Often referred to as "PIB", the Photographic Institute of Billings, Inc. was formed as a 501 (c) (3) non-profit corporation in November, 1976 with the objectives of promoting photography in all its aspects as a fine art for the people of Billings and the surrounding areas.
Originally, the primary purpose of the organization was to create a cultural center to be used for the education and enjoyment of all peoples interested in photography, products of photography and related graphic art fields and to foster current and permanent exhibitions.
In addition to conducting photographic print competitions for nearly 20 years, other activities of PIB included photo auctions, camera swaps, calendar competitions, workshops and presentations. Many of the workshops and presentations were conducted by well-known photographers of various backgrounds. The following is but a partial listing: Dewitt Jones, John Telford, Freeman Patterson, Edna Bullock, Cole Weston, Howard Bond, Rudi Dietrich, George Lepp, Dennis Darling, Kent Kobersteen, John Shaw, David Hanson and Hal Gould.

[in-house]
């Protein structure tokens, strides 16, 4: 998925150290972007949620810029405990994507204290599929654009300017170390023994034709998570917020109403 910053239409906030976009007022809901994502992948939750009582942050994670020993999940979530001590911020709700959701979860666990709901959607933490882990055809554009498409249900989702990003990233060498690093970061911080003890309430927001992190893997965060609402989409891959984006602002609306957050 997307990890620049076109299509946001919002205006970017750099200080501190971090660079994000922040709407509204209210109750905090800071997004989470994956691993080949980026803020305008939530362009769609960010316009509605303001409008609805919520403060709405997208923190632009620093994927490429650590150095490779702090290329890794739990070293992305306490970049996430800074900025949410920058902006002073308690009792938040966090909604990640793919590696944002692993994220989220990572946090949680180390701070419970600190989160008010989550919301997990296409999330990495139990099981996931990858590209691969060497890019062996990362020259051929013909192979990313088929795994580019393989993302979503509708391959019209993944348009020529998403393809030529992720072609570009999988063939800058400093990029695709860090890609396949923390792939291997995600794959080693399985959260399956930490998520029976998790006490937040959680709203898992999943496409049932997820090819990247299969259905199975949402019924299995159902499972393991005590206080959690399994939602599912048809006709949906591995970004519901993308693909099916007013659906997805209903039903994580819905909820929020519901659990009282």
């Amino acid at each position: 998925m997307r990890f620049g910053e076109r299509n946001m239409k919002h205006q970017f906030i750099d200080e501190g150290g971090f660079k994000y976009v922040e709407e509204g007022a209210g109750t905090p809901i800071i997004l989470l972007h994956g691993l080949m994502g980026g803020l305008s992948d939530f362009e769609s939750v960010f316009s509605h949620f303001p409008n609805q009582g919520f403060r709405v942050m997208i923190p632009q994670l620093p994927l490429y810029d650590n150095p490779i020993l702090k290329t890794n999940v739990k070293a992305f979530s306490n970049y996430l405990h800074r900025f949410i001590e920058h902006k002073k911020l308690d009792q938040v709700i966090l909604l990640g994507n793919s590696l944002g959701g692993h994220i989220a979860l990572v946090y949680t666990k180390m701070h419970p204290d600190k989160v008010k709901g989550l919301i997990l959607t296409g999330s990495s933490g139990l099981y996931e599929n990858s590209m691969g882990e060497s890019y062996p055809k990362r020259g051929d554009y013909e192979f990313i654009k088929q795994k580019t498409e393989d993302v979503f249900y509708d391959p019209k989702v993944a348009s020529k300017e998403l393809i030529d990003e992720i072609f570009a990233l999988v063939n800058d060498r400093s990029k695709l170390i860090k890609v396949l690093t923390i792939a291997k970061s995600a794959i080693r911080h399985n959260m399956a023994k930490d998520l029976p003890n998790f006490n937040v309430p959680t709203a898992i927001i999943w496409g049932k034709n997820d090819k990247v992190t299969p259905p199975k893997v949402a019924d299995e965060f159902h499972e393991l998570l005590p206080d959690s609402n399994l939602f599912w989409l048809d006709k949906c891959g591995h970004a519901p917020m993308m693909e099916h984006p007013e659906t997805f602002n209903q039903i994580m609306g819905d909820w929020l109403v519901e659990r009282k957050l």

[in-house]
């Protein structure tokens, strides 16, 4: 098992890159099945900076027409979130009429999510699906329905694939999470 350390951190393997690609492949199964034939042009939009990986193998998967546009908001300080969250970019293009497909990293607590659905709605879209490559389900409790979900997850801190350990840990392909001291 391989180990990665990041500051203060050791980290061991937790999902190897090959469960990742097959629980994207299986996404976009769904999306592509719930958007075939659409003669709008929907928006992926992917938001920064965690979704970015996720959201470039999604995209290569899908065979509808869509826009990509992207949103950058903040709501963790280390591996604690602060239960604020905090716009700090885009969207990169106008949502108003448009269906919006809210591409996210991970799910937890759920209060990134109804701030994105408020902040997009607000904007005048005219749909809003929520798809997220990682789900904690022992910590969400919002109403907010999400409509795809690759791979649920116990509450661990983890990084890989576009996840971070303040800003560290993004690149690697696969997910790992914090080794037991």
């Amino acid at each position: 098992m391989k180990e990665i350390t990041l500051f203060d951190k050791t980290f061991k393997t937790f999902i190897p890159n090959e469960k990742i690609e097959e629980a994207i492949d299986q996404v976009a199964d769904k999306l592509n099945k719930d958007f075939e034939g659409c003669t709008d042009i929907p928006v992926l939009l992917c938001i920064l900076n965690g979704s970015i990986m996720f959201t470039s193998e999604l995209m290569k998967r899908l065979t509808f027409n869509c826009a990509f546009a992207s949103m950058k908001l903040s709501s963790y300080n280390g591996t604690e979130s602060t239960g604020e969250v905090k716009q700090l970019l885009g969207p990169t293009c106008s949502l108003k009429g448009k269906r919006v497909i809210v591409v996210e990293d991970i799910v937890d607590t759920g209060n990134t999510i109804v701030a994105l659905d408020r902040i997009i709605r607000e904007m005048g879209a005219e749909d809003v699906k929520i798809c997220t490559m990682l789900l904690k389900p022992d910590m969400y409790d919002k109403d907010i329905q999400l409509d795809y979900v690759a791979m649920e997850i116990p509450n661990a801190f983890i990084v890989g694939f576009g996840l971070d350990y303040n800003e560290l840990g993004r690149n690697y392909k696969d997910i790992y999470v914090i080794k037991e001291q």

In November, 1990, the name was changed to the Photographic Institute of the Yellowstone (PIY). The organization continues to cooperate with other organizations interested in the photographic arts and in extending the cultural horizons of the people of Montana and Wyoming. An annual event is the Photographic Exposition (Photo Expo), which includes a print competition, educational photographic workshops and presentations by regionally and nationally known accomplished photographers. Sports photographer Dave Black of Colorado and Montana nature photographer Tom Murphy have each given presentations at past Photographic Expositions. Other events throughout the year, usually held on a quarterly basis, include workshops and photographic outings.
Our mission statement is to assist and cooperate in fostering, stimulating and encouraging a growing interest in and understanding of and love for the photographic arts; in acquisition, exhibition, and display of photographic arts from the past and from the present; in sponsoring lectures, readings, discussion groups, gallery talks and other related activities; in providing classes and instruction in the photographic arts; and generally in providing to
the people of Montana and Wyoming the opportunity to take a place in the main current of the photographic arts of today, as well as to observe and learn from the photographic arts of the past.